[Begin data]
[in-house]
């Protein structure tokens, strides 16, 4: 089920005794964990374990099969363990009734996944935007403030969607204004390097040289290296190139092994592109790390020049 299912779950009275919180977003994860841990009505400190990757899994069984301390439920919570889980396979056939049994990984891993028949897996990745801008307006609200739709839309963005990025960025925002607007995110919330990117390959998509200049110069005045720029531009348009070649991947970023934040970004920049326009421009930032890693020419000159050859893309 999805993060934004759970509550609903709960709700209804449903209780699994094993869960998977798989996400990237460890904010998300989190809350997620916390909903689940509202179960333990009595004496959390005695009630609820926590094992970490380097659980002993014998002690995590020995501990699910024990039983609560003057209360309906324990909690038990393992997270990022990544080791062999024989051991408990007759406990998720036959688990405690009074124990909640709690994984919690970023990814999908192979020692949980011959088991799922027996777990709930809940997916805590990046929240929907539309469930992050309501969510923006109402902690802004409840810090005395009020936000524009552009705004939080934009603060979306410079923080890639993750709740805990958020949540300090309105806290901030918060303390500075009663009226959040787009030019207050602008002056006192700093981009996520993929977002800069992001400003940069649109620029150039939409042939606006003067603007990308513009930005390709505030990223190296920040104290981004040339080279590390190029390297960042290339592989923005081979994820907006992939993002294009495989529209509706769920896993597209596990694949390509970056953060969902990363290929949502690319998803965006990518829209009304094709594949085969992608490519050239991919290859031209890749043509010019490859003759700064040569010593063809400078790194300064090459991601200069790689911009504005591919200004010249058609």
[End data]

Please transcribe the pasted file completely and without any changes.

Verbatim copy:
[in-house]
């Protein structure tokens, strides 16, 4: 089920005794964990374990099969363990009734996944935007403030969607204004390097040289290296190139092994592109790390020049 299912779950009275919180977003994860841990009505400190990757899994069984301390439920919570889980396979056939049994990984891993028949897996990745801008307006609200739709839309963005990025960025925002607007995110919330990117390959998509200049110069005045720029531009348009070649991947970023934040970004920049326009421009930032890693020419000159050859893309 999805993060934004759970509550609903709960709700209804449903209780699994094993869960998977798989996400990237460890904010998300989190809350997620916390909903689940509202179960333990009595004496959390005695009630609820926590094992970490380097659980002993014998002690995590020995501990699910024990039983609560003057209360309906324990909690038990393992997270990022990544080791062999024989051991408990007759406990998720036959688990405690009074124990909640709690994984919690970023990814999908192979020692949980011959088991799922027996777990709930809940997916805590990046929240929907539309469930992050309501969510923006109402902690802004409840810090005395009020936000524009552009705004939080934009603060979306410079923080890639993750709740805990958020949540300090309105806290901030918060303390500075009663009226959040787009030019207050602008002056006192700093981009996520993929977002800069992001400003940069649109620029150039939409042939606006003067603007990308513009930005390709505030990223190296920040104290981004040339080279590390190029390297960042290339592989923005081979994820907006992939993002294009495989529209509706769920896993597209596990694949390509970056953060969902990363290929949502690319998803965006990518829209009304094709594949085969992608490519050239991919290859031209890749043509010019490859003759700064040569010593063809400078790194300064090459991601200069790689911009504005591919200004010249058609």